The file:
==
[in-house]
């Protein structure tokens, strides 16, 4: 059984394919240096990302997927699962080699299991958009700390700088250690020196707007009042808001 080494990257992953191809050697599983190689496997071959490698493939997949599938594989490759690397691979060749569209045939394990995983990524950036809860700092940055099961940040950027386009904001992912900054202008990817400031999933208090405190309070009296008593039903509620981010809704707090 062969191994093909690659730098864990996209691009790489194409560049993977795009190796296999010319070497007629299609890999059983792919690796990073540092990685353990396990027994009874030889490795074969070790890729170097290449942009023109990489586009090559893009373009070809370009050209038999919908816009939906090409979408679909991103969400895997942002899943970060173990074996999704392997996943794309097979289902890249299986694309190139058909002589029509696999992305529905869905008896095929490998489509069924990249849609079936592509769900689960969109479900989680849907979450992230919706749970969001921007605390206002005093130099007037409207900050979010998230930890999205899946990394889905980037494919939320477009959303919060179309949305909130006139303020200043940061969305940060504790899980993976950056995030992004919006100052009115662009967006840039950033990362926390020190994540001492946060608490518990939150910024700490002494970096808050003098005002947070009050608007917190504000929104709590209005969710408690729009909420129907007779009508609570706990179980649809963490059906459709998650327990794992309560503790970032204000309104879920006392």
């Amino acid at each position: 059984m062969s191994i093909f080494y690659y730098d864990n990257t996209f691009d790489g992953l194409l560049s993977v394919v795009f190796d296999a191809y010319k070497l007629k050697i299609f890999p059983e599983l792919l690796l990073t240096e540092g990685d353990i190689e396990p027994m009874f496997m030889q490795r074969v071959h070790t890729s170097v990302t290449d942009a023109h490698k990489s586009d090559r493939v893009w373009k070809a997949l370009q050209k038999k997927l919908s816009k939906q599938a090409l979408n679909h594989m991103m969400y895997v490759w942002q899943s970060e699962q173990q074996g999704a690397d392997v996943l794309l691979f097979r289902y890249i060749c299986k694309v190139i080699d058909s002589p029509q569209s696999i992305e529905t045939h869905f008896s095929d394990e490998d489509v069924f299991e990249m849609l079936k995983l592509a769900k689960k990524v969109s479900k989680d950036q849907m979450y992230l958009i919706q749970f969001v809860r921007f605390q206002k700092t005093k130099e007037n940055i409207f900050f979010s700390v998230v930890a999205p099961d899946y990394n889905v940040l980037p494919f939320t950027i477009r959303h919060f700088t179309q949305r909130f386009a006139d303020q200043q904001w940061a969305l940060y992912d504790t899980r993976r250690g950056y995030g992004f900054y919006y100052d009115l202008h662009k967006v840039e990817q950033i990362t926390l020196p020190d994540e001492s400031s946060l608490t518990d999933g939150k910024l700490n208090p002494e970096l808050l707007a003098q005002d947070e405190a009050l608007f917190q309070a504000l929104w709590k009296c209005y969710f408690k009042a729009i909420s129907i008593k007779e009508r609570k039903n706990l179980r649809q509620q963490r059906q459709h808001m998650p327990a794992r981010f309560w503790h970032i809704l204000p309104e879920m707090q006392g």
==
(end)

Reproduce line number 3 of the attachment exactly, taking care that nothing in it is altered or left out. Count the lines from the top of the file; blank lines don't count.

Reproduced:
């Amino acid at each position: 059984m062969s191994i093909f080494y690659y730098d864990n990257t996209f691009d790489g992953l194409l560049s993977v394919v795009f190796d296999a191809y010319k070497l007629k050697i299609f890999p059983e599983l792919l690796l990073t240096e540092g990685d353990i190689e396990p027994m009874f496997m030889q490795r074969v071959h070790t890729s170097v990302t290449d942009a023109h490698k990489s586009d090559r493939v893009w373009k070809a997949l370009q050209k038999k997927l919908s816009k939906q599938a090409l979408n679909h594989m991103m969400y895997v490759w942002q899943s970060e699962q173990q074996g999704a690397d392997v996943l794309l691979f097979r289902y890249i060749c299986k694309v190139i080699d058909s002589p029509q569209s696999i992305e529905t045939h869905f008896s095929d394990e490998d489509v069924f299991e990249m849609l079936k995983l592509a769900k689960k990524v969109s479900k989680d950036q849907m979450y992230l958009i919706q749970f969001v809860r921007f605390q206002k700092t005093k130099e007037n940055i409207f900050f979010s700390v998230v930890a999205p099961d899946y990394n889905v940040l980037p494919f939320t950027i477009r959303h919060f700088t179309q949305r909130f386009a006139d303020q200043q904001w940061a969305l940060y992912d504790t899980r993976r250690g950056y995030g992004f900054y919006y100052d009115l202008h662009k967006v840039e990817q950033i990362t926390l020196p020190d994540e001492s400031s946060l608490t518990d999933g939150k910024l700490n208090p002494e970096l808050l707007a003098q005002d947070e405190a009050l608007f917190q309070a504000l929104w709590k009296c209005y969710f408690k009042a729009i909420s129907i008593k007779e009508r609570k039903n706990l179980r649809q509620q963490r059906q459709h808001m998650p327990a794992r981010f309560w503790h970032i809704l204000p309104e879920m707090q006392g």